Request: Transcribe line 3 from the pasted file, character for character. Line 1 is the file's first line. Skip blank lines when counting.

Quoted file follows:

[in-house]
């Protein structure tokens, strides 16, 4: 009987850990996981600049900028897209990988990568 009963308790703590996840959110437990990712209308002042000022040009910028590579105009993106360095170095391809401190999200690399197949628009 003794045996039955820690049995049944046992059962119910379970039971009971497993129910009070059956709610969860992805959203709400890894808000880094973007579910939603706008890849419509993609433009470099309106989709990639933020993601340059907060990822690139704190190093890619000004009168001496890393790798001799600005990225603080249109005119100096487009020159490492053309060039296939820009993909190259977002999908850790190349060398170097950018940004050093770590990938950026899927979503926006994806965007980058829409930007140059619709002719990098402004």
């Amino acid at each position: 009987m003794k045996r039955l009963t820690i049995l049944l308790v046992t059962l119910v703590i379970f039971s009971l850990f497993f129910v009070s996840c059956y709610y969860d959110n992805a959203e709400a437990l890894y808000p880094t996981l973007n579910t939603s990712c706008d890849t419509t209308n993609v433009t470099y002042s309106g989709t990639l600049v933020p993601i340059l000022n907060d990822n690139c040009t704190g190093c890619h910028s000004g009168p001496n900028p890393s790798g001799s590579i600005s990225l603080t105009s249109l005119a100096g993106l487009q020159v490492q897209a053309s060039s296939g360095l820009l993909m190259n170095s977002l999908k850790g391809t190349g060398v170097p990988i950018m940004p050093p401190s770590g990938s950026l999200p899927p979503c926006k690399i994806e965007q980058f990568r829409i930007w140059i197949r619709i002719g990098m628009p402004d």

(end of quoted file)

């Amino acid at each position: 009987m003794k045996r039955l009963t820690i049995l049944l308790v046992t059962l119910v703590i379970f039971s009971l850990f497993f129910v009070s996840c059956y709610y969860d959110n992805a959203e709400a437990l890894y808000p880094t996981l973007n579910t939603s990712c706008d890849t419509t209308n993609v433009t470099y002042s309106g989709t990639l600049v933020p993601i340059l000022n907060d990822n690139c040009t704190g190093c890619h910028s000004g009168p001496n900028p890393s790798g001799s590579i600005s990225l603080t105009s249109l005119a100096g993106l487009q020159v490492q897209a053309s060039s296939g360095l820009l993909m190259n170095s977002l999908k850790g391809t190349g060398v170097p990988i950018m940004p050093p401190s770590g990938s950026l999200p899927p979503c926006k690399i994806e965007q980058f990568r829409i930007w140059i197949r619709i002719g990098m628009p402004d």